Buoyant Bozo prepares for another August Sale showstopper
James Thomas catches up with the manager of leading vendor Ecurie des Monceaux
Ecurie des Monceaux sold all five of the highest priced lots at the Arqana August Yearling Sale last year and four of the top five in 2015, including €2.6 million record-breaker Parabellum. Forget the boutiques in Deauville that bear the name of Dior, Hermes and Yves St Laurent; Monceaux is the most exclusive designer label in town.
High stakes thoroughbred breeding can often take itself as seriously as high fashion, but Monceaux manager Henri Bozo heads to the seaside sales ring in buoyant mood.
"We've got exactly the same size draft as last year, and all the yearlings we're selling, bar one, are bred and raised here," says Bozo as he oversees a batch of the operation's homebreds being led around the picturesque stud's tree-shaded quadrangles. "I'm excited to go to Deauville with this draft, every year the competition gets stronger and stronger, but we're confident."
Bozo has every reason to be confident, as the celebrated nursery, which has quickly established itself as the perennial leading vendor at the August Sale, will offer 34 yearlings in Deauville – including a generous helping of lots by the world's best stallions, and from the most in-vogue female lines.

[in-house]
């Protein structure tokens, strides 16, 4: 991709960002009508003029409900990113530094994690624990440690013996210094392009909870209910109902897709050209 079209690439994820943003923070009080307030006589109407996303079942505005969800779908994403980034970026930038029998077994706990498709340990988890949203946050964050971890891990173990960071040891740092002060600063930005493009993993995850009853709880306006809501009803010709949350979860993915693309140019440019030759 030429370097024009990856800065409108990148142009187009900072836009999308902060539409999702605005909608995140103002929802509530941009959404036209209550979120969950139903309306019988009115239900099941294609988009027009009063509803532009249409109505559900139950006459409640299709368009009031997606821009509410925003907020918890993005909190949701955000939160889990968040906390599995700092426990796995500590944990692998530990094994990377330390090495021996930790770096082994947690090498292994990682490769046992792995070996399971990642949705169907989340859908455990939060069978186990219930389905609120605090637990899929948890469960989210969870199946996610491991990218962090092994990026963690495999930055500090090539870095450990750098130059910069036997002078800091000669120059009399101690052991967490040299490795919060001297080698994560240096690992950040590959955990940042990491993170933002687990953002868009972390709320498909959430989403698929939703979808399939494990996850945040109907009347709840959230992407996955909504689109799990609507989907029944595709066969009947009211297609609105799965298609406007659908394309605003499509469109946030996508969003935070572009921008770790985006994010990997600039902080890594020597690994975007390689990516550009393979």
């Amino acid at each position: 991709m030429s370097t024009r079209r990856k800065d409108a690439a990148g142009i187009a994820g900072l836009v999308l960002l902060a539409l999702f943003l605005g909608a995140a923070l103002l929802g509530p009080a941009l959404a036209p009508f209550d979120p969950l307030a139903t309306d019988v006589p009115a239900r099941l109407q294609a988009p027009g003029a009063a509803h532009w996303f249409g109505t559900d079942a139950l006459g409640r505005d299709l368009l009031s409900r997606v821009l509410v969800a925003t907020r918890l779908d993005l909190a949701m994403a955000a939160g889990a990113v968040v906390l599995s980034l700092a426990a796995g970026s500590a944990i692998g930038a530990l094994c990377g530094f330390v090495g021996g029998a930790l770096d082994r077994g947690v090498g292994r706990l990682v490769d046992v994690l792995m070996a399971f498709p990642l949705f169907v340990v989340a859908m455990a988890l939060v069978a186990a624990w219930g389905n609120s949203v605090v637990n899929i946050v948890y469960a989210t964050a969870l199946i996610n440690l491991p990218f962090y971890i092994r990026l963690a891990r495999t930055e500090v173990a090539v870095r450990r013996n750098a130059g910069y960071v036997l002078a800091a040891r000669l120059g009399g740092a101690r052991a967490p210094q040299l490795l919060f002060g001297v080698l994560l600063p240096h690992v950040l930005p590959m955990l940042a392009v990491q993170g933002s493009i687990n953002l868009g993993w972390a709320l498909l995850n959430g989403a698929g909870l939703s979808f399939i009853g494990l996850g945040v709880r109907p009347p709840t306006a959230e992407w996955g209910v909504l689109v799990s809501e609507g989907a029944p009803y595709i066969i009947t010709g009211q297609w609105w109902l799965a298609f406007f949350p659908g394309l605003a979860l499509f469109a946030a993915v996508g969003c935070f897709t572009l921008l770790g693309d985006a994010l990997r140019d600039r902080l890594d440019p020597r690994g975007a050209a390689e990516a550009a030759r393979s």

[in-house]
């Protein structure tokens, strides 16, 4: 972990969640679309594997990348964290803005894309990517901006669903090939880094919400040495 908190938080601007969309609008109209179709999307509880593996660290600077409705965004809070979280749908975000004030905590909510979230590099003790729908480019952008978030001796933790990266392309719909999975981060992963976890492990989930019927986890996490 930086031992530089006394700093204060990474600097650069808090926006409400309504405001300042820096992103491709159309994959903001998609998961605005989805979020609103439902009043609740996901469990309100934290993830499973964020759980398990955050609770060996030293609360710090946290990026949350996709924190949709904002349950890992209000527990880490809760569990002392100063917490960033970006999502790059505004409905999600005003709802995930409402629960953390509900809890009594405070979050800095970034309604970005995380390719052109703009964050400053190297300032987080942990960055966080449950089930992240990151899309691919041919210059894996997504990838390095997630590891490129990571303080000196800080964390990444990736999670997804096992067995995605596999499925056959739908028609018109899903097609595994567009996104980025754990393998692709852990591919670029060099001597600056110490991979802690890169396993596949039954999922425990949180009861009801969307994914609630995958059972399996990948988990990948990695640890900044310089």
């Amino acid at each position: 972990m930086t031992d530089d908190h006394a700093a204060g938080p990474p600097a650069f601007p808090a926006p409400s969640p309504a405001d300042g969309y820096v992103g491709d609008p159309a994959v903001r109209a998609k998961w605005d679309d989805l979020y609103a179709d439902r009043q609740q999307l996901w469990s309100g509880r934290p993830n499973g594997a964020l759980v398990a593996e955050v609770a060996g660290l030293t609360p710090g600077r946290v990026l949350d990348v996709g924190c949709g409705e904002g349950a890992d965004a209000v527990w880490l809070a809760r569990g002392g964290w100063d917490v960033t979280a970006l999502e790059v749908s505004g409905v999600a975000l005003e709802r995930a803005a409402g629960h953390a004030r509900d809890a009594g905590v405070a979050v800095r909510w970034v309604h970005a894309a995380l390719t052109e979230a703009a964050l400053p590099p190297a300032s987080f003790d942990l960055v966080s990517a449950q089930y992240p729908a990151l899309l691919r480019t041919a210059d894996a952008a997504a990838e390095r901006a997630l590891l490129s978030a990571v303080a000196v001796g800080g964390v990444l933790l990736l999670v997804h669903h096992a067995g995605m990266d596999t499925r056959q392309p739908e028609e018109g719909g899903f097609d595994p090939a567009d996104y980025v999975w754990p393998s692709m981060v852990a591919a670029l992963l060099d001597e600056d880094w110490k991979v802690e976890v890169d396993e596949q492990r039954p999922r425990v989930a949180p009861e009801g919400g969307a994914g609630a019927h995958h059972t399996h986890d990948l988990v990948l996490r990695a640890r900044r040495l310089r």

"As much as possible we try to go to the best proven stallion we can; Galileo, Dubawi and so on," he says of the process of breeding such coveted yearlings.
"And we're also excited to have a War Front colt this year," he adds, before going on to explain how a son of the Kentucky kingpin found his way to rural Normandy. "We bought the mare in foal to War Front at Keeneland in partnership with Newsells Park. The foal was born in Europe and we keep the mare over here. Last year we bought another mare in America, in foal to Uncle Mo this time, and she is at Newsells Park."